Friday, November 18, 2011

on Charlie Brown's Christmas


Sometime around l981 I started getting in touch with Christmas specials. Not the elegant specials, with classical music and oboe solos, but cartoon specials. The Edmonton newspaper (Canada) posted the times and dates of all upcoming specials and I marked my calendar with 14 or 15 events to watch with the kids. Even Big Steve joins us when Claymation Christmas starts. Here is a wee taste:
http://youtu.be/pMALk-i3TA8 (I don't know how to make this a link...sorry)

We sit snuggled on the chesterfield (for you Americans, that is a couch) and watch little kid Christmas bliss every time we can. We chortle through the Grinch, snort at Garfield, watch Santa's reindeer conquer the abominable snowman. It is magic.

A favorite is A Charlie Brown Christmas. Midway through the program Linus stands up and tells Charlie what Christmas really means.

"There were shepherds in the field, keeping watch over their flock by night. The angel came and said, 'Fear not. For behold, I bring you tidings of great joy, which will be to all people. For unto you is born this day a Savior, Christ the Lord.' And suddenly there was with the angel a multitude of the heavenly host, praising God and saying, 'Glory to God in the highest, and on earth, peace, goodwill toward men.' THAT's what Christmas is all about, Charlie Brown."

This week while in a large unnamed store, (rhymes with Ball Cart) I spotted a beautifully colored book of the Charlie Brown Christmas. I pick it up, feeling nostalgic, and flip through the pages. I flip through the pages again, and finally go page by page. The story is exact. The words in order and the pictures large and beautiful - the same child-minded images of years ago.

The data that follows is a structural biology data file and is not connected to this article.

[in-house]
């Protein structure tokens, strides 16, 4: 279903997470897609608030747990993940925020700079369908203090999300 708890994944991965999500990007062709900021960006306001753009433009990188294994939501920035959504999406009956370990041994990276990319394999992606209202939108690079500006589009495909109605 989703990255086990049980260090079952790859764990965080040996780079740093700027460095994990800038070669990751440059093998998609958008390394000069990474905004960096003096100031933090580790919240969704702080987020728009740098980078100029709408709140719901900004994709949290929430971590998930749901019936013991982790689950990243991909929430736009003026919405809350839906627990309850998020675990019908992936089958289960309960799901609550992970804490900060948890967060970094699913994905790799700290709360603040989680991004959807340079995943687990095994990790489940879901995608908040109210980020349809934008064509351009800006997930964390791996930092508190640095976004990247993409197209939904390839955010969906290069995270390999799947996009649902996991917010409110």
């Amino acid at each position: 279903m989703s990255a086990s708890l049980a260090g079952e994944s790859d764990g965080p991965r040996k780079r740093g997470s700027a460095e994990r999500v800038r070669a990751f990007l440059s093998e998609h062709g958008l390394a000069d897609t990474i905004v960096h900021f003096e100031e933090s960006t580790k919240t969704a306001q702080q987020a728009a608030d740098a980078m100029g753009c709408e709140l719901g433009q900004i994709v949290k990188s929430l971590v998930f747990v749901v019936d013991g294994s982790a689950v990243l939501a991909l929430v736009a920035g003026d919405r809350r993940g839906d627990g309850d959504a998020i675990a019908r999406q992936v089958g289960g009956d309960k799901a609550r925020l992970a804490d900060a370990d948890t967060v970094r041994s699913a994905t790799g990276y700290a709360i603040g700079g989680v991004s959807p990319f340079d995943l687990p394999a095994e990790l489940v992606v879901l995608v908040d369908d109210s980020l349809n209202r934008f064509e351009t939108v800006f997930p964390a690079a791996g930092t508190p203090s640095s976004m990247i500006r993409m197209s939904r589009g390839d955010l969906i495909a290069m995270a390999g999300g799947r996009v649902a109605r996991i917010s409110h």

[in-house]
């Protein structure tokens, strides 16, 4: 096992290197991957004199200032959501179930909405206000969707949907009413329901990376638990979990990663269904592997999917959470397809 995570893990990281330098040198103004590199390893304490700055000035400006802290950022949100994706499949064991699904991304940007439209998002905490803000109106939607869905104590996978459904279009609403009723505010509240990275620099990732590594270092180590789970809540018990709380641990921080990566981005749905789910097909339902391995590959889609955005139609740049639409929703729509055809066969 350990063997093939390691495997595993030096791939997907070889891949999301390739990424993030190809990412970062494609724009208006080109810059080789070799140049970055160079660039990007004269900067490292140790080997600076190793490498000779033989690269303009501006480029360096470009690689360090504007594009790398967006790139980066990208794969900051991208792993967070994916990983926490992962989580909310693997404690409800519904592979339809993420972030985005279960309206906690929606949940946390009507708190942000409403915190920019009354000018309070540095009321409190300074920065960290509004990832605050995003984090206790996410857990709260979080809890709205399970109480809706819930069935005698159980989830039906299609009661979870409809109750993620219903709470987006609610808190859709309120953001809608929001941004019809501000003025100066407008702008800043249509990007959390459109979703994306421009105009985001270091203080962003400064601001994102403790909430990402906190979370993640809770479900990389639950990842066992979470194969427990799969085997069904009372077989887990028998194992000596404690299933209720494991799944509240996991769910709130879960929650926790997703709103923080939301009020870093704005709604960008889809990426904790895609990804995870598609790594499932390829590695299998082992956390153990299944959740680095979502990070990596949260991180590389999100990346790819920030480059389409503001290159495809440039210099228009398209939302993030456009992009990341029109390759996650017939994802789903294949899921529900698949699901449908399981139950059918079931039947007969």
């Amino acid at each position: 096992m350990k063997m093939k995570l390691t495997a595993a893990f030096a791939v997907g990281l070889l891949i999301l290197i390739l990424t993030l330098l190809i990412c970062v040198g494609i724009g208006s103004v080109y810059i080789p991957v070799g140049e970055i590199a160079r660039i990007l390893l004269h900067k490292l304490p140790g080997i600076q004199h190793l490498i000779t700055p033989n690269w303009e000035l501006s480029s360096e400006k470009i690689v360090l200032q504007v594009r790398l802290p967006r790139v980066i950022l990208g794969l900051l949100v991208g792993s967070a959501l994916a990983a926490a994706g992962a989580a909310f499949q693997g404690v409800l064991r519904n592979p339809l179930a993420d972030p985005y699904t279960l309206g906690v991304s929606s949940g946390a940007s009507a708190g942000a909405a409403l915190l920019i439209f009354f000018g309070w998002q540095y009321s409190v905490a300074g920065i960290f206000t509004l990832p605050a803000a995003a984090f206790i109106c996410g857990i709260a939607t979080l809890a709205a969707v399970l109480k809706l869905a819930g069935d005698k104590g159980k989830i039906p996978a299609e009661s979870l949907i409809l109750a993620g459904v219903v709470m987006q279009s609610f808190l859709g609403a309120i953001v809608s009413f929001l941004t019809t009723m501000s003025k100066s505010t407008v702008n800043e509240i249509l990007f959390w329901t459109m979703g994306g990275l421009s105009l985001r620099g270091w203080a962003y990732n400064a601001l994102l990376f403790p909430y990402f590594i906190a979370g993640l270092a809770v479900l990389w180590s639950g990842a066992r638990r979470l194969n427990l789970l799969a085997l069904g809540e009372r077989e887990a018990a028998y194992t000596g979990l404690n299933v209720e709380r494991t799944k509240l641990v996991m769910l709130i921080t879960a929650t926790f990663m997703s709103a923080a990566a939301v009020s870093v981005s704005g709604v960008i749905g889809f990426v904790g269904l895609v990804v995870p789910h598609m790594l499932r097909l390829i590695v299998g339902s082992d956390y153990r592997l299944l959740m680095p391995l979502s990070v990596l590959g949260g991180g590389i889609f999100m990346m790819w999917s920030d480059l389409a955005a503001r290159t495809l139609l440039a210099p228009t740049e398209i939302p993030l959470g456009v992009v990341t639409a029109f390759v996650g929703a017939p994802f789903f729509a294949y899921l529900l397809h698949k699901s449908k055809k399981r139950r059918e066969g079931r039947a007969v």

But one page is missing. The page where Linus steps up and tells Charlie what the meaning of Christmas is. I feel great indignation over this clear bastardization of the 'precious text'. Whether you like it or not, Linus speaks the meaning of the Christ mass. Charles M. Schultz would be appalled since the whole point of the story is discovery of meaning. It is like having a book about Hanuka that only talks about pretty candles and interesting food. Where there is meaning, let it be.

The truth is that the world has been and is been stunned by the idea that God came to us as a baby. The incarnation is the seedbed of some of the greatest music, art and literature of the human race. Even those who don't grasp the story know that Christmas is big...something happened. Something happens in our hearts around Christmas, even the Scrooges know this. This Christmas thing is bigger than us, bigger than presents, bigger than decorations and food. It has ended wars, revolutionized lives, reestablished hope and put sparkle in the darkest winter days.

So I for one will be sure that my Christmas includes the page torn out by deconstructionists who fear the story of God. I have my reindeer out on the window ledge and there will be other signs of festivity in my home, but in my heart I know that these tinselly trinkets are only my small way of reflecting back to God the twinkle in His eye.

3 comments:

Stephanie Lyell said...

This is so true. There is a joy, an expectancy , a biggness, around this time of year, that many people don't even understand. I love how you worded it, "This Christmas thing is bigger than us, bigger than presents, bigger than decorations and food. It has ended wars, revolutionized lives, reestablished hope and put sparkle in the darkest winter days." so so true :)

Anonymous said...

Christmas adventure time!! Can't wait!!

Krissi said...

Fortunately, there are also deconstructionists who love the story of God. It is too bad they are not the ones creating that book. So disappointing.